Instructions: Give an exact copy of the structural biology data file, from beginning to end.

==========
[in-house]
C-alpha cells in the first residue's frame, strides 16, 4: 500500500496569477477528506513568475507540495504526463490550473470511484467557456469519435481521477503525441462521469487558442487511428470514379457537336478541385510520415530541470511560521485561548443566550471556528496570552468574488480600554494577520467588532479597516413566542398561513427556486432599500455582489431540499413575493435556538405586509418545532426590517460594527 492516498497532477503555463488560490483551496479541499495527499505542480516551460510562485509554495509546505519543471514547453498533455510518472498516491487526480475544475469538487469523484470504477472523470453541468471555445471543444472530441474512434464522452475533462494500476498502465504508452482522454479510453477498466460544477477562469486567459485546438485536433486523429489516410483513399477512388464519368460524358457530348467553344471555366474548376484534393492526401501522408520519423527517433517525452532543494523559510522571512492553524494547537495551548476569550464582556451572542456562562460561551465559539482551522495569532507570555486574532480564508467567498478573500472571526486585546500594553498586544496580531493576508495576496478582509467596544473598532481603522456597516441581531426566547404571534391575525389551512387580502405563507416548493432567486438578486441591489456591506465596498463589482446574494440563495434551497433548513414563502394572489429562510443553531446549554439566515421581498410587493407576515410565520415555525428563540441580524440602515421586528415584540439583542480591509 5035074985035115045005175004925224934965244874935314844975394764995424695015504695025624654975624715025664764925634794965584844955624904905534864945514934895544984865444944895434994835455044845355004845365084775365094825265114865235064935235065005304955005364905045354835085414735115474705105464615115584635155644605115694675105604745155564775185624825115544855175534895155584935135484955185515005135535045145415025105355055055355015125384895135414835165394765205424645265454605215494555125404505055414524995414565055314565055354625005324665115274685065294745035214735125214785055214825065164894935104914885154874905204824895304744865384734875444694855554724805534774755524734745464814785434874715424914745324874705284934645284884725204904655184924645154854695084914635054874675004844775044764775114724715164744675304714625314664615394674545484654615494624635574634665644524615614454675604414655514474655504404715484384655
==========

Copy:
[in-house]
C-alpha cells in the first residue's frame, strides 16, 4: 500500500496569477477528506513568475507540495504526463490550473470511484467557456469519435481521477503525441462521469487558442487511428470514379457537336478541385510520415530541470511560521485561548443566550471556528496570552468574488480600554494577520467588532479597516413566542398561513427556486432599500455582489431540499413575493435556538405586509418545532426590517460594527 492516498497532477503555463488560490483551496479541499495527499505542480516551460510562485509554495509546505519543471514547453498533455510518472498516491487526480475544475469538487469523484470504477472523470453541468471555445471543444472530441474512434464522452475533462494500476498502465504508452482522454479510453477498466460544477477562469486567459485546438485536433486523429489516410483513399477512388464519368460524358457530348467553344471555366474548376484534393492526401501522408520519423527517433517525452532543494523559510522571512492553524494547537495551548476569550464582556451572542456562562460561551465559539482551522495569532507570555486574532480564508467567498478573500472571526486585546500594553498586544496580531493576508495576496478582509467596544473598532481603522456597516441581531426566547404571534391575525389551512387580502405563507416548493432567486438578486441591489456591506465596498463589482446574494440563495434551497433548513414563502394572489429562510443553531446549554439566515421581498410587493407576515410565520415555525428563540441580524440602515421586528415584540439583542480591509 5035074985035115045005175004925224934965244874935314844975394764995424695015504695025624654975624715025664764925634794965584844955624904905534864945514934895544984865444944895434994835455044845355004845365084775365094825265114865235064935235065005304955005364905045354835085414735115474705105464615115584635155644605115694675105604745155564775185624825115544855175534895155584935135484955185515005135535045145415025105355055055355015125384895135414835165394765205424645265454605215494555125404505055414524995414565055314565055354625005324665115274685065294745035214735125214785055214825065164894935104914885154874905204824895304744865384734875444694855554724805534774755524734745464814785434874715424914745324874705284934645284884725204904655184924645154854695084914635054874675004844775044764775114724715164744675304714625314664615394674545484654615494624635574634665644524615614454675604414655514474655504404715484384655